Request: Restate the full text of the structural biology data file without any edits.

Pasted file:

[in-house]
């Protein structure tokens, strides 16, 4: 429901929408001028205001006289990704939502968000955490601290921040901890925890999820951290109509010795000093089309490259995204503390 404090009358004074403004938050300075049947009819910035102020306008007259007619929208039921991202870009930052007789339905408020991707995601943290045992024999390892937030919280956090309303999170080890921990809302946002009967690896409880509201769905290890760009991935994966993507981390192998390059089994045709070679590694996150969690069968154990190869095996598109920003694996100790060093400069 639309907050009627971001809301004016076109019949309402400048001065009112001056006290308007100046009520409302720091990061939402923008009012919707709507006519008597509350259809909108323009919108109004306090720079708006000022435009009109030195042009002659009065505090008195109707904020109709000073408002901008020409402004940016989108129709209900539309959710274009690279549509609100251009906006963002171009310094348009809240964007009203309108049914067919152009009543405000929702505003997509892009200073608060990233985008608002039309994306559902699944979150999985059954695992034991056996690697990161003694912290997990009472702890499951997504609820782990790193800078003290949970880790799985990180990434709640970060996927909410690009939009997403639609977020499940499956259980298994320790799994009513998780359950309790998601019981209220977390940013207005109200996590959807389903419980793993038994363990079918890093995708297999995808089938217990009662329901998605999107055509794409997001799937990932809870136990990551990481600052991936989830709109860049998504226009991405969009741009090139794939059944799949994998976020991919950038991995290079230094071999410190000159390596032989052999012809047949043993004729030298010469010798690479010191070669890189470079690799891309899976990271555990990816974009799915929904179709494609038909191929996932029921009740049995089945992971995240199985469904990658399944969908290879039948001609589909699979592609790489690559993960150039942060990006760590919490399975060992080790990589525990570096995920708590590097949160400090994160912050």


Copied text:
[in-house]
């Protein structure tokens, strides 16, 4: 429901929408001028205001006289990704939502968000955490601290921040901890925890999820951290109509010795000093089309490259995204503390 404090009358004074403004938050300075049947009819910035102020306008007259007619929208039921991202870009930052007789339905408020991707995601943290045992024999390892937030919280956090309303999170080890921990809302946002009967690896409880509201769905290890760009991935994966993507981390192998390059089994045709070679590694996150969690069968154990190869095996598109920003694996100790060093400069 639309907050009627971001809301004016076109019949309402400048001065009112001056006290308007100046009520409302720091990061939402923008009012919707709507006519008597509350259809909108323009919108109004306090720079708006000022435009009109030195042009002659009065505090008195109707904020109709000073408002901008020409402004940016989108129709209900539309959710274009690279549509609100251009906006963002171009310094348009809240964007009203309108049914067919152009009543405000929702505003997509892009200073608060990233985008608002039309994306559902699944979150999985059954695992034991056996690697990161003694912290997990009472702890499951997504609820782990790193800078003290949970880790799985990180990434709640970060996927909410690009939009997403639609977020499940499956259980298994320790799994009513998780359950309790998601019981209220977390940013207005109200996590959807389903419980793993038994363990079918890093995708297999995808089938217990009662329901998605999107055509794409997001799937990932809870136990990551990481600052991936989830709109860049998504226009991405969009741009090139794939059944799949994998976020991919950038991995290079230094071999410190000159390596032989052999012809047949043993004729030298010469010798690479010191070669890189470079690799891309899976990271555990990816974009799915929904179709494609038909191929996932029921009740049995089945992971995240199985469904990658399944969908290879039948001609589909699979592609790489690559993960150039942060990006760590919490399975060992080790990589525990570096995920708590590097949160400090994160912050």